1 egg = 1 T flax seed meal + 3 T warm water
1 egg white = 1 T flax seed meal + 2 T warm water
Once you grind flax seeds, you need to use it immediately else it will spoil. We grind up a large batch and store it in the freezer.

But again, you can use a "real" egg in this recipe. Are "you" sick of "all" these "quotes" yet?

For the fake chicken, we use a package of Chicken Style Smart Strips. These are little soy-based strips with chicken-like taste and texture. They are really amazing, and there is a beef flavor as well.

I left salt out of the ingredients because the broth we use has plenty of salt. But if you use a low-salt or no-salt broth, you may want to add some.

Here are the dumplings after they have cooked. They expand a bit and will likely cover the entire top:
"Chicken" and Dumplings


1 pkg Chicken Style Smart Strips
3 T oil
4 leeks (white and pale green parts only), sliced thin crosswise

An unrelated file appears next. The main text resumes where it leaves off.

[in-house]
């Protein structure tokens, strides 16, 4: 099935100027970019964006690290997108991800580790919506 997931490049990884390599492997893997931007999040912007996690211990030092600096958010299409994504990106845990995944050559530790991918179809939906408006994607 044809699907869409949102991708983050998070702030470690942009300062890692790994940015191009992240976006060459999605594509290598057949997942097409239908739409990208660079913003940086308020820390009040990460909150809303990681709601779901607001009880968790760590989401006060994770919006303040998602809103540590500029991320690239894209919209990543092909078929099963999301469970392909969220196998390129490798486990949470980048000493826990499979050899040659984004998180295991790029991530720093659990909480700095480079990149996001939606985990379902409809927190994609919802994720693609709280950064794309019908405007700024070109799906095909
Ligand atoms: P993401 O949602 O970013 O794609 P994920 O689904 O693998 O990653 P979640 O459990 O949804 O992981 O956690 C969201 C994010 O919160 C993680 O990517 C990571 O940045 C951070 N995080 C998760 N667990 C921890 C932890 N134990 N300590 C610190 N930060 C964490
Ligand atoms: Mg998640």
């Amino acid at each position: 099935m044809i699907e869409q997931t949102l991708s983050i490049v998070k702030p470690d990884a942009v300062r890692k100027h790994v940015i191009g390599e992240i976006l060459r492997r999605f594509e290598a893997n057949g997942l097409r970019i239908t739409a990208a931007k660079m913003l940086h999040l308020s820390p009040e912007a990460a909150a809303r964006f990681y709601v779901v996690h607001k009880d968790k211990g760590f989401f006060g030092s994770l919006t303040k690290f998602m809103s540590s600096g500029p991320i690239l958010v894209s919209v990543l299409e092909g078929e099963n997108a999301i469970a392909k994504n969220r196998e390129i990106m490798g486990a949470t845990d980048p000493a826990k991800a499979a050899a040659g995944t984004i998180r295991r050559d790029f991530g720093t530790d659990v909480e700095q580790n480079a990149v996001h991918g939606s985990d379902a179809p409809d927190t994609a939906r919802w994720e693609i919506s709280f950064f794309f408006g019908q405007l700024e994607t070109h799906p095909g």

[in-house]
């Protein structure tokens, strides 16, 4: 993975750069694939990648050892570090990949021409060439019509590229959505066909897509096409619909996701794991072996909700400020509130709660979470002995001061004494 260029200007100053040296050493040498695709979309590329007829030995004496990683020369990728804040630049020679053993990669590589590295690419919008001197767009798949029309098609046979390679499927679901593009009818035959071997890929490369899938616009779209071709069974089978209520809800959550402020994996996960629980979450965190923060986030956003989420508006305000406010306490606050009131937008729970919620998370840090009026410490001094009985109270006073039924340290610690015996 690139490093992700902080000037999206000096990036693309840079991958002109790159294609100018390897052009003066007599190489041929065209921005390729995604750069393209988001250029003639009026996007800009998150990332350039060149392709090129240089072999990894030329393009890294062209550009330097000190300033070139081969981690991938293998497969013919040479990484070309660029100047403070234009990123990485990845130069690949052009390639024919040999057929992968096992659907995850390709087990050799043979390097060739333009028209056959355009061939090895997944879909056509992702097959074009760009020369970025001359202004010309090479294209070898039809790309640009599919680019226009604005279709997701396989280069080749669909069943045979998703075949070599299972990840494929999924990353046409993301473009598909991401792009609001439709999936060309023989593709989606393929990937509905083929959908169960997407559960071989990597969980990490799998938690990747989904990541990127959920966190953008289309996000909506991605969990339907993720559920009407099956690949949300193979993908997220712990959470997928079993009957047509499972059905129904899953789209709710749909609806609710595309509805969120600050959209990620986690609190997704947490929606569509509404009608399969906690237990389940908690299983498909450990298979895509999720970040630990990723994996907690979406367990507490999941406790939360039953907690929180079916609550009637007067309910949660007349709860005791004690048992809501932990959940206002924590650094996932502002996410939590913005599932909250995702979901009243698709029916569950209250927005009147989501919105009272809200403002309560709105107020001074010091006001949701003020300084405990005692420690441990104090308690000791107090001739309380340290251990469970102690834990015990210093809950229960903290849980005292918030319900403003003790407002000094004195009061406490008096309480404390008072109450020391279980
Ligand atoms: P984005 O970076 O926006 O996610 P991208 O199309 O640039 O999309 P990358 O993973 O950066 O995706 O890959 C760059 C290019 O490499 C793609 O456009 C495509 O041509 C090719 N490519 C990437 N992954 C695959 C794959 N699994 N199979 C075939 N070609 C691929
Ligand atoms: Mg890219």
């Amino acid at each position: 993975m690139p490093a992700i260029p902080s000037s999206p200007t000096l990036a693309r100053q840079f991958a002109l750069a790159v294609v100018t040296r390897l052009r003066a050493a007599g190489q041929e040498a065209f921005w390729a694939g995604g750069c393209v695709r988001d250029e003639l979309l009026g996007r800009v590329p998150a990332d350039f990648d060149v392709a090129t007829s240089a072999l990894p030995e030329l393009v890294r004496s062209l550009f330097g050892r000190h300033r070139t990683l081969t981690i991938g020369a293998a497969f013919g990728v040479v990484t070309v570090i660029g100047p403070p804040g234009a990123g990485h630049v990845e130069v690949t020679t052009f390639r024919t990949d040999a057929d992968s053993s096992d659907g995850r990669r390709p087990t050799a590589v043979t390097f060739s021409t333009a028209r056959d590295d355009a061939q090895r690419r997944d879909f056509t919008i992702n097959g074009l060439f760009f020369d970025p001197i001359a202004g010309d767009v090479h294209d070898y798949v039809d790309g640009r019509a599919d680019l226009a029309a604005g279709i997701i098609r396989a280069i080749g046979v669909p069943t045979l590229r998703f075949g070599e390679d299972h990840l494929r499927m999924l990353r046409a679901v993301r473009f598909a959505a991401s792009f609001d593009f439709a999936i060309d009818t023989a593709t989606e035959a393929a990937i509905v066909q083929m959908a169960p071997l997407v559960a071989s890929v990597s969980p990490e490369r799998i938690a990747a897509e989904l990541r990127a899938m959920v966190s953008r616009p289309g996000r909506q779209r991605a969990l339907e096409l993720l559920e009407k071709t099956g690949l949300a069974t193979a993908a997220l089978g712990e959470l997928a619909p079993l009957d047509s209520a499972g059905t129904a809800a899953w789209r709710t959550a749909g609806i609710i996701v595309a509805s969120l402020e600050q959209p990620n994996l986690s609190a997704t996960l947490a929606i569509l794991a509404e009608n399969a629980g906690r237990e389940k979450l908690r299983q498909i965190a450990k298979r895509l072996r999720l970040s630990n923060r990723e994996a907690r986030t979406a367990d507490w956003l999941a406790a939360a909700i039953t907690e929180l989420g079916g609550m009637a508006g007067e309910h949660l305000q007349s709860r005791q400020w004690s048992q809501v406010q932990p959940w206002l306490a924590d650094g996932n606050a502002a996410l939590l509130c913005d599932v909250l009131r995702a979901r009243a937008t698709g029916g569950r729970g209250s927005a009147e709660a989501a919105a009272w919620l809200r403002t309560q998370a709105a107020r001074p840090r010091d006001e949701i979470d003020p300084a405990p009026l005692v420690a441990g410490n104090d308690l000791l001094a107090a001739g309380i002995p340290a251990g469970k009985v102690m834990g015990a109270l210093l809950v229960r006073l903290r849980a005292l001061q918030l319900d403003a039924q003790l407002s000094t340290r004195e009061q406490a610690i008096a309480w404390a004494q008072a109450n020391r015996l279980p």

5 carrots, peeled and sliced
1 celery rib with leaves, sliced
2 Yukon Gold potatoes, diced
1 small bay leaf
1 t dried thyme, crumbled
2 t dried French tarragon
¼ t black pepper
5 c chicken broth
½ c apple cider


1 c brown rice flour
1/3 c potato starch
1/6 c tapioca flour
¼ c sorghum flour
¼ c yellow cornmeal
2 t baking powder
¼ t salt
¾-1 c milk of choice
1 egg


1. In a large pan or dutch oven, heat 2 tablespoons of oil over a moderately high heat. Brown the "chicken", about 5 minutes on each side. Remove chicken and set aside.

2. Add the remaining oil to the same pan, add the leeks and cook over medium heat for 3 minutes. Add the carrots, celery, potatoes, bay leaf, thyme, tarragon, salt and pepper. Cook for another 3 minutes.